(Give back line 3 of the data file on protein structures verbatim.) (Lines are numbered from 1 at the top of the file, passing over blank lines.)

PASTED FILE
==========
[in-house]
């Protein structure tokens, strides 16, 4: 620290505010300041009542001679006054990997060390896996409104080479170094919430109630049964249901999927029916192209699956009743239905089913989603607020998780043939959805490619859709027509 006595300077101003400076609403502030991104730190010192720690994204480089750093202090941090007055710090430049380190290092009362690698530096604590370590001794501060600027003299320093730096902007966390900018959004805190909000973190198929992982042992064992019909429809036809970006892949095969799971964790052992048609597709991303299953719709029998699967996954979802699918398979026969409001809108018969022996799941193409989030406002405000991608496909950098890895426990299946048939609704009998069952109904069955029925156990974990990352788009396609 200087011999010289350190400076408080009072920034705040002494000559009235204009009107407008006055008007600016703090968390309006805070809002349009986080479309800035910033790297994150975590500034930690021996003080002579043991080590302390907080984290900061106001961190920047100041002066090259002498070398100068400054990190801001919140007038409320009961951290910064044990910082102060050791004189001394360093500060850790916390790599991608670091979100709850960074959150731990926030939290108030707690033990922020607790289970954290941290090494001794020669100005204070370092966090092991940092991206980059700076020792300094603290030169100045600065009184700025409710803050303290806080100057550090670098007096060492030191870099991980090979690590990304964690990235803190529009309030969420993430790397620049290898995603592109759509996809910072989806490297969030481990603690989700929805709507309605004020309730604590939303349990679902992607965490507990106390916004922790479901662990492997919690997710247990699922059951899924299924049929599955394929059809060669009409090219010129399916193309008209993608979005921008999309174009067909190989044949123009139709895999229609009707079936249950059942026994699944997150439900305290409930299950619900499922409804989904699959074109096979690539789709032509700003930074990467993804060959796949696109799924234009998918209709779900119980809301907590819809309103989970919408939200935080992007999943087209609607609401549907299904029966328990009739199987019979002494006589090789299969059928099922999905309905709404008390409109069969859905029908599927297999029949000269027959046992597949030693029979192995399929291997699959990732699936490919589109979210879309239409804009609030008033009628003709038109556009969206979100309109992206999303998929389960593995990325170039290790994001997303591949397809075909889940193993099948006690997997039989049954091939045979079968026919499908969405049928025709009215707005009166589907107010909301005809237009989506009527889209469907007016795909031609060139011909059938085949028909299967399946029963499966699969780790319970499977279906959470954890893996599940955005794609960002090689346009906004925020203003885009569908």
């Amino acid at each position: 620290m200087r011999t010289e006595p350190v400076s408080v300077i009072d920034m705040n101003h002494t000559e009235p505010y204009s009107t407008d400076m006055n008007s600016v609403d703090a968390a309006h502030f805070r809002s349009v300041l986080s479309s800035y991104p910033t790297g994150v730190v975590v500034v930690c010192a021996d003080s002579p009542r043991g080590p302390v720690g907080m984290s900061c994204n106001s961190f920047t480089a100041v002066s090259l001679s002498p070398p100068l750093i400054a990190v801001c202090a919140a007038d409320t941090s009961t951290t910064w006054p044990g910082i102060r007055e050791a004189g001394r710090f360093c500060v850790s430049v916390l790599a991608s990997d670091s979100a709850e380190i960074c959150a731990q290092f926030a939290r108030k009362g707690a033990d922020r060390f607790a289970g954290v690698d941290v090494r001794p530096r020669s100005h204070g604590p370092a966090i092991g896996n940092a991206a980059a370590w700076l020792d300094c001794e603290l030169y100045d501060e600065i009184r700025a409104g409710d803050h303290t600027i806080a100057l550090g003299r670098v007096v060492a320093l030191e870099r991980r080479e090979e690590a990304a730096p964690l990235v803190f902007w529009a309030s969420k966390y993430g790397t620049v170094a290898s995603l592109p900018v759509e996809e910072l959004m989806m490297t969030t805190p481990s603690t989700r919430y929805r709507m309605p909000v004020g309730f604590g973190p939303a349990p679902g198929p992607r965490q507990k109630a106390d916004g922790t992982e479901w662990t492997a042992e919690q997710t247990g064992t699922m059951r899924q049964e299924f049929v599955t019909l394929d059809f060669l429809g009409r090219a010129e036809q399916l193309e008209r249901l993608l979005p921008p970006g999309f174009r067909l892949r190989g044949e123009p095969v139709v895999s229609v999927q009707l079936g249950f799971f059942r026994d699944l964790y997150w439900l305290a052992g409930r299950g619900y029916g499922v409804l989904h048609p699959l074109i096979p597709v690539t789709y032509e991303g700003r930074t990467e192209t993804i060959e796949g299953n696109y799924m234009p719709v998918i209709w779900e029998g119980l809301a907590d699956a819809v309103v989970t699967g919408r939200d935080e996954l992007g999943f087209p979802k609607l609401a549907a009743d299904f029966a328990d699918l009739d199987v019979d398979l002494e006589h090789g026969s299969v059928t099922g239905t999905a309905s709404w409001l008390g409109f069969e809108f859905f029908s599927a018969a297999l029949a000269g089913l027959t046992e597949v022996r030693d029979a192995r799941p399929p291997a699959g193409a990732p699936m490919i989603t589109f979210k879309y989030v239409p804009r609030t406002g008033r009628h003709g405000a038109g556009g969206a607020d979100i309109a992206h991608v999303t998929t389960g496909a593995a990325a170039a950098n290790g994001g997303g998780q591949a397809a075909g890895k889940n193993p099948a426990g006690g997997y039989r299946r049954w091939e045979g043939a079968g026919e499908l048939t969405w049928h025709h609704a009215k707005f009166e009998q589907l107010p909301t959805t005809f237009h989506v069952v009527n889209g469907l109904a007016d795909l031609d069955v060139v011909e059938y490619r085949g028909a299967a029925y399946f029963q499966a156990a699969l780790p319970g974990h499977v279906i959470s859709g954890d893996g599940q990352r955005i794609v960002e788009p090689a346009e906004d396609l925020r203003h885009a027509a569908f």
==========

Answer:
């Amino acid at each position: 620290m200087r011999t010289e006595p350190v400076s408080v300077i009072d920034m705040n101003h002494t000559e009235p505010y204009s009107t407008d400076m006055n008007s600016v609403d703090a968390a309006h502030f805070r809002s349009v300041l986080s479309s800035y991104p910033t790297g994150v730190v975590v500034v930690c010192a021996d003080s002579p009542r043991g080590p302390v720690g907080m984290s900061c994204n106001s961190f920047t480089a100041v002066s090259l001679s002498p070398p100068l750093i400054a990190v801001c202090a919140a007038d409320t941090s009961t951290t910064w006054p044990g910082i102060r007055e050791a004189g001394r710090f360093c500060v850790s430049v916390l790599a991608s990997d670091s979100a709850e380190i960074c959150a731990q290092f926030a939290r108030k009362g707690a033990d922020r060390f607790a289970g954290v690698d941290v090494r001794p530096r020669s100005h204070g604590p370092a966090i092991g896996n940092a991206a980059a370590w700076l020792d300094c001794e603290l030169y100045d501060e600065i009184r700025a409104g409710d803050h303290t600027i806080a100057l550090g003299r670098v007096v060492a320093l030191e870099r991980r080479e090979e690590a990304a730096p964690l990235v803190f902007w529009a309030s969420k966390y993430g790397t620049v170094a290898s995603l592109p900018v759509e996809e910072l959004m989806m490297t969030t805190p481990s603690t989700r919430y929805r709507m309605p909000v004020g309730f604590g973190p939303a349990p679902g198929p992607r965490q507990k109630a106390d916004g922790t992982e479901w662990t492997a042992e919690q997710t247990g064992t699922m059951r899924q049964e299924f049929v599955t019909l394929d059809f060669l429809g009409r090219a010129e036809q399916l193309e008209r249901l993608l979005p921008p970006g999309f174009r067909l892949r190989g044949e123009p095969v139709v895999s229609v999927q009707l079936g249950f799971f059942r026994d699944l964790y997150w439900l305290a052992g409930r299950g619900y029916g499922v409804l989904h048609p699959l074109i096979p597709v690539t789709y032509e991303g700003r930074t990467e192209t993804i060959e796949g299953n696109y799924m234009p719709v998918i209709w779900e029998g119980l809301a907590d699956a819809v309103v989970t699967g919408r939200d935080e996954l992007g999943f087209p979802k609607l609401a549907a009743d299904f029966a328990d699918l009739d199987v019979d398979l002494e006589h090789g026969s299969v059928t099922g239905t999905a309905s709404w409001l008390g409109f069969e809108f859905f029908s599927a018969a297999l029949a000269g089913l027959t046992e597949v022996r030693d029979a192995r799941p399929p291997a699959g193409a990732p699936m490919i989603t589109f979210k879309y989030v239409p804009r609030t406002g008033r009628h003709g405000a038109g556009g969206a607020d979100i309109a992206h991608v999303t998929t389960g496909a593995a990325a170039a950098n290790g994001g997303g998780q591949a397809a075909g890895k889940n193993p099948a426990g006690g997997y039989r299946r049954w091939e045979g043939a079968g026919e499908l048939t969405w049928h025709h609704a009215k707005f009166e009998q589907l107010p909301t959805t005809f237009h989506v069952v009527n889209g469907l109904a007016d795909l031609d069955v060139v011909e059938y490619r085949g028909a299967a029925y399946f029963q499966a156990a699969l780790p319970g974990h499977v279906i959470s859709g954890d893996g599940q990352r955005i794609v960002e788009p090689a346009e906004d396609l925020r203003h885009a027509a569908f």